Companies will become sponsors of events to promote a positive image for their company. A sponsor is a person or organization that donates money, products, or services in exchange for public recognition. ( Cadilac with golf tournaments, Cable Vision with the Lustgarten Foundation, Recording industry with the TJ Martell Foundation, Joe Torre with the Safe at Home Foundation, Tostios Superbowl Halftime Show, Postal Service bike team.) They do not profit financially from this.
Reasons to become a sponsor: (companies use celebrities).
- to increase sales
- to introduce a new product
- to compete for a customer base
- to be identified with an event
- to earn goodwill
- to show a commitment to the community
- to enhance their image
- to receive a guaranteed amount of exposureCompanies look for a high return when they become a sponsor. Return is the profit a company receives from giving its support. Companies also look for positive role models.
Loss of sponsors
- Forced by Gov’t regulations – Cigarettes, and alcohol on public TV
o Cigaretts, and alcohol at events where participants are under 18 (NCAA, concerts)
o Multi State Tobacco Settlement of 1998
- Forced by the economy – GM, AIG
- Forced by personal decisions – Tiger Woods, Kobe Bryant
- The publicizing or advertising a product, service, or event with the goal of selling it.
- It is getting information about the service or product out to the public by using name or brand recognition.
- The maintaining of customer satisfaction, loyalty, and getting customers to be repeaters.
- Determines what the company wants the public to do
o Try a new product
o Go to an event
o Buy more of the product
o Give information about a product
Create a Promotional Plan
- Personal Selling – in person, face to face, eliminates hesitation by buyer
- Advertising – paid communication between the product maker and consumer that clearly explains the benefits.
- Publicity – free information about a product given to potential customers
- Sales Promotion – any action that will encourage a consumer to buy a product. (coupons, personal apperances)
- A person’s public expression or support of a product or service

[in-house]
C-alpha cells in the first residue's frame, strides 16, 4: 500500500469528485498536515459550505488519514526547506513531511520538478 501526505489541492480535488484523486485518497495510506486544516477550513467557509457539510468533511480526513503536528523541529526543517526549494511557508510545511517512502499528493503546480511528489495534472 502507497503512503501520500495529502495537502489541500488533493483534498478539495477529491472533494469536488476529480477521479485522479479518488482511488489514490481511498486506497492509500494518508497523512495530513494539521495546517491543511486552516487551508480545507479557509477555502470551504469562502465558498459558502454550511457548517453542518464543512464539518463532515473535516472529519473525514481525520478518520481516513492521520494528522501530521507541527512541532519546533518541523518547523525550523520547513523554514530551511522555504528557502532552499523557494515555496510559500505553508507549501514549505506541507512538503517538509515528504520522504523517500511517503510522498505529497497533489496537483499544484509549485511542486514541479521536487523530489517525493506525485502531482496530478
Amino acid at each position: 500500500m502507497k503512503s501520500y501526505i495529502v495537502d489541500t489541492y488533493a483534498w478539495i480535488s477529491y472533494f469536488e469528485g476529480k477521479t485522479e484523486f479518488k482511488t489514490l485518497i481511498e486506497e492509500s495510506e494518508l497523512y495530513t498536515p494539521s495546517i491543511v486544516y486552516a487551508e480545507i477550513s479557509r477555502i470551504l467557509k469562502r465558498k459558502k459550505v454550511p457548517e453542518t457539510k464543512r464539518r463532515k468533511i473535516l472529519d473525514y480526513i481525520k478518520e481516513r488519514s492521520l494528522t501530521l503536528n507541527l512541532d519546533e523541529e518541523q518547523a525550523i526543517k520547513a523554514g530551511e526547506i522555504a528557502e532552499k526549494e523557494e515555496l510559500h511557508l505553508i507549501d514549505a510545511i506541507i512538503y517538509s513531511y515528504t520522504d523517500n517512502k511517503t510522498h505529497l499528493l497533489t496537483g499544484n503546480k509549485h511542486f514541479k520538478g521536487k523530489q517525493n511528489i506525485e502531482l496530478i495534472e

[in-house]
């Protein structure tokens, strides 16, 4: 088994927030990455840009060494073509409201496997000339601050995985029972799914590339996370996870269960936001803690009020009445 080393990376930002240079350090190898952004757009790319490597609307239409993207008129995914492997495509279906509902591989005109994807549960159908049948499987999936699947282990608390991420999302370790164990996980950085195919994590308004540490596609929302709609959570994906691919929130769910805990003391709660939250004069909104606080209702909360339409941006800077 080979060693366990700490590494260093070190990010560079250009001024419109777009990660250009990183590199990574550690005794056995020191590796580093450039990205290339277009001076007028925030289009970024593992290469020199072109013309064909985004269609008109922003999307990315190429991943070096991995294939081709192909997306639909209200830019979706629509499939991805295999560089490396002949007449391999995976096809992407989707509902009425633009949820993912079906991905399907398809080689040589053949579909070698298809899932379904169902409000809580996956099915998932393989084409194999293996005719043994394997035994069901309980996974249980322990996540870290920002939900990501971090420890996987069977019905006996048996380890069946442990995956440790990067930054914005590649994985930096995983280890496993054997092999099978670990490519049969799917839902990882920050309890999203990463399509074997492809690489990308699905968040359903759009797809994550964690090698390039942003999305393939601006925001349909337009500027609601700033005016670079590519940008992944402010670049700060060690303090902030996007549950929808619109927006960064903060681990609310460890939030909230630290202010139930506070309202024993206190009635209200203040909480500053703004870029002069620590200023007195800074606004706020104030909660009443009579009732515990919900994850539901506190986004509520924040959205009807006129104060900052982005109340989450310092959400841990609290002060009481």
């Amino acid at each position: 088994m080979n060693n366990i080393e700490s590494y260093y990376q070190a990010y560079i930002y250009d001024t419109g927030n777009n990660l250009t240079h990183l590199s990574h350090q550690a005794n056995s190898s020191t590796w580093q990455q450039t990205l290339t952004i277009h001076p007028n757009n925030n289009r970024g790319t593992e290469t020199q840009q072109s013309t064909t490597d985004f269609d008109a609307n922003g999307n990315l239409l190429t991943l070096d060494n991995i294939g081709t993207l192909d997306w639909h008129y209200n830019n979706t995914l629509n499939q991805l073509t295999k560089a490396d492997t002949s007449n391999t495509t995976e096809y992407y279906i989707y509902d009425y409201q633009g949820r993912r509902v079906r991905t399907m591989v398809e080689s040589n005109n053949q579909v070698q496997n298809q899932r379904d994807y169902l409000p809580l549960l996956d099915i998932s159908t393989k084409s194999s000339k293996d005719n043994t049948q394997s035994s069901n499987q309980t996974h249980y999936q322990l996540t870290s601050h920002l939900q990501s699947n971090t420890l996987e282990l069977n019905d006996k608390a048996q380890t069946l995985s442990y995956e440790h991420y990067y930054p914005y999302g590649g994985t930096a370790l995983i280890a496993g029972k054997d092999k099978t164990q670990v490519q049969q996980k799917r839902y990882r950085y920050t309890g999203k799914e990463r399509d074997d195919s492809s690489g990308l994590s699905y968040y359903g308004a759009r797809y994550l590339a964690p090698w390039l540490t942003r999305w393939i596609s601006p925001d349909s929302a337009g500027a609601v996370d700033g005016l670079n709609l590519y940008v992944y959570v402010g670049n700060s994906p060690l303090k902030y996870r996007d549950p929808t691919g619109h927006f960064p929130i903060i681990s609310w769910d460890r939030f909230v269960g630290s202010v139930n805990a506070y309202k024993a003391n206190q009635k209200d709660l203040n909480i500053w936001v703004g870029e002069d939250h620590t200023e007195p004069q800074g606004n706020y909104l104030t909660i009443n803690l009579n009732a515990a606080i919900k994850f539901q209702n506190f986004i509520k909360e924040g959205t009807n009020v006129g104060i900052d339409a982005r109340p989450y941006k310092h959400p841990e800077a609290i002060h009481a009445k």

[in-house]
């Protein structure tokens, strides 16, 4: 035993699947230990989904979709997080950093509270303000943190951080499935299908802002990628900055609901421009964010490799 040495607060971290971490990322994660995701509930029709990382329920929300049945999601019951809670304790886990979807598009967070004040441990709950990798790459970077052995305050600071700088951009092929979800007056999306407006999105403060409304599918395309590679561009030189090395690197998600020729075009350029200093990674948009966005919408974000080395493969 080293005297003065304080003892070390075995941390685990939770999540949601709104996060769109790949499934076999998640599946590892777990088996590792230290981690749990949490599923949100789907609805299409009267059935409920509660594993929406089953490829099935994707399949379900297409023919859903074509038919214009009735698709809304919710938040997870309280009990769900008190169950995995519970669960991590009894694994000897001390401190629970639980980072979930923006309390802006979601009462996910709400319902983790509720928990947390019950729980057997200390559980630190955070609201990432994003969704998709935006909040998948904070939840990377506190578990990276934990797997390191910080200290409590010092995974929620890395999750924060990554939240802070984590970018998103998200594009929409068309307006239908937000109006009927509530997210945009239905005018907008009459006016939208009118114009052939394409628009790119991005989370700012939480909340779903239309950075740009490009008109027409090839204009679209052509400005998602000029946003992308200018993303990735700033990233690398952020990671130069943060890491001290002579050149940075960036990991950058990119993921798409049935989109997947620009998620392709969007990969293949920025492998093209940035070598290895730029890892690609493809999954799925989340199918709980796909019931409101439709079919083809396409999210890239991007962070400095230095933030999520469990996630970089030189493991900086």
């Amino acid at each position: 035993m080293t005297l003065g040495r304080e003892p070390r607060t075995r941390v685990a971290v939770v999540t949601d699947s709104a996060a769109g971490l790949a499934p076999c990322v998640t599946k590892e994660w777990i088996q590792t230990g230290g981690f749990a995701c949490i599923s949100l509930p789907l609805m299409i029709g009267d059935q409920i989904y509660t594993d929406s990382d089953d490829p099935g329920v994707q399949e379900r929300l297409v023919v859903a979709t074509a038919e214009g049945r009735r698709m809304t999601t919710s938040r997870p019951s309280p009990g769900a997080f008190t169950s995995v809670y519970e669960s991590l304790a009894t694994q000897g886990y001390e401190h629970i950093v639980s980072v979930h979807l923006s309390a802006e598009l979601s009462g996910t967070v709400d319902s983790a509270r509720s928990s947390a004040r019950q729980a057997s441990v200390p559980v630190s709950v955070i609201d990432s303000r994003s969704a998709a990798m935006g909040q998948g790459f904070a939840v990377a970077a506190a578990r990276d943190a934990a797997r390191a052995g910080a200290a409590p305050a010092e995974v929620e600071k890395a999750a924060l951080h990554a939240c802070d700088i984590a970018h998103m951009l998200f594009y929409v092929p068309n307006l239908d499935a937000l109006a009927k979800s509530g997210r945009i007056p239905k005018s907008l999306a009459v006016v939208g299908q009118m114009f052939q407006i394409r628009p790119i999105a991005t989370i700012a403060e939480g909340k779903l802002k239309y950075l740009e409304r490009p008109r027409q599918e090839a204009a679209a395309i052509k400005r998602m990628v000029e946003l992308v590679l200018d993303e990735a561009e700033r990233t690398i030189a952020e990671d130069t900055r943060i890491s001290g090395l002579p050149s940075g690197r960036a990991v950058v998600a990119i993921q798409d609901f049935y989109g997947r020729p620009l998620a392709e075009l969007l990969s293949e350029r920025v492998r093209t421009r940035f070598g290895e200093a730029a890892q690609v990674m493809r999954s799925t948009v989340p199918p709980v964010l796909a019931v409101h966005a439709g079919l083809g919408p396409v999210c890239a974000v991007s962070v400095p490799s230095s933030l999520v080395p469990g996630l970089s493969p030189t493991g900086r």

- Celebs and athletes can endorse, actors in roles can’t.
- Make public appearances
- Mention products in interviews FTC Rules on endorsements:
- The person must be real
- They must believe in the product
- They must have used it or is currently using it
- It is their personal opinion
- Can’t be deceptive
- If the product changes, the company must notify the endorser
What to look for in an endorser:
- Positive, well spoken
- Trustworthy, Charismatic, Respected
- Popular and well known
- Flourishing current career
- Believable, not risk
- Positive Public Image
- Starts with Public Relations
o The portion of marketing that concerns itself with creating a favorable public opinion for an individual or organization.
- Attractive presentation
- Reputation for excellent service, or work ethic
- Create Goodwill – A general willingness to work for something to create a positive image. Create a good reputation. (ie parades, free autographs, public appearances.)
A companies ACTION PLAN – what they intend to do to promote the person:
- What form of media is most appropriate for the person or event. A budget will be formulated to accomplish the objective.
- What will be used to create a favorable image. (ie Public cause, events, appearances)
- How will the company promote the person or event.
Create avenues that will bring positive results:
- Fan clubs
Firms look for:
EVERGREENS – Products or people that remain valuable from year to year. Trading cards, Michael Jordan, Dallas Cowboys
LICENSING – Selling rights to something that you own.
MOTOVATIONAL SPEAKING, & Public speaking and appearances
Top Sports Endorsers:
Top Celebrity Endorsers: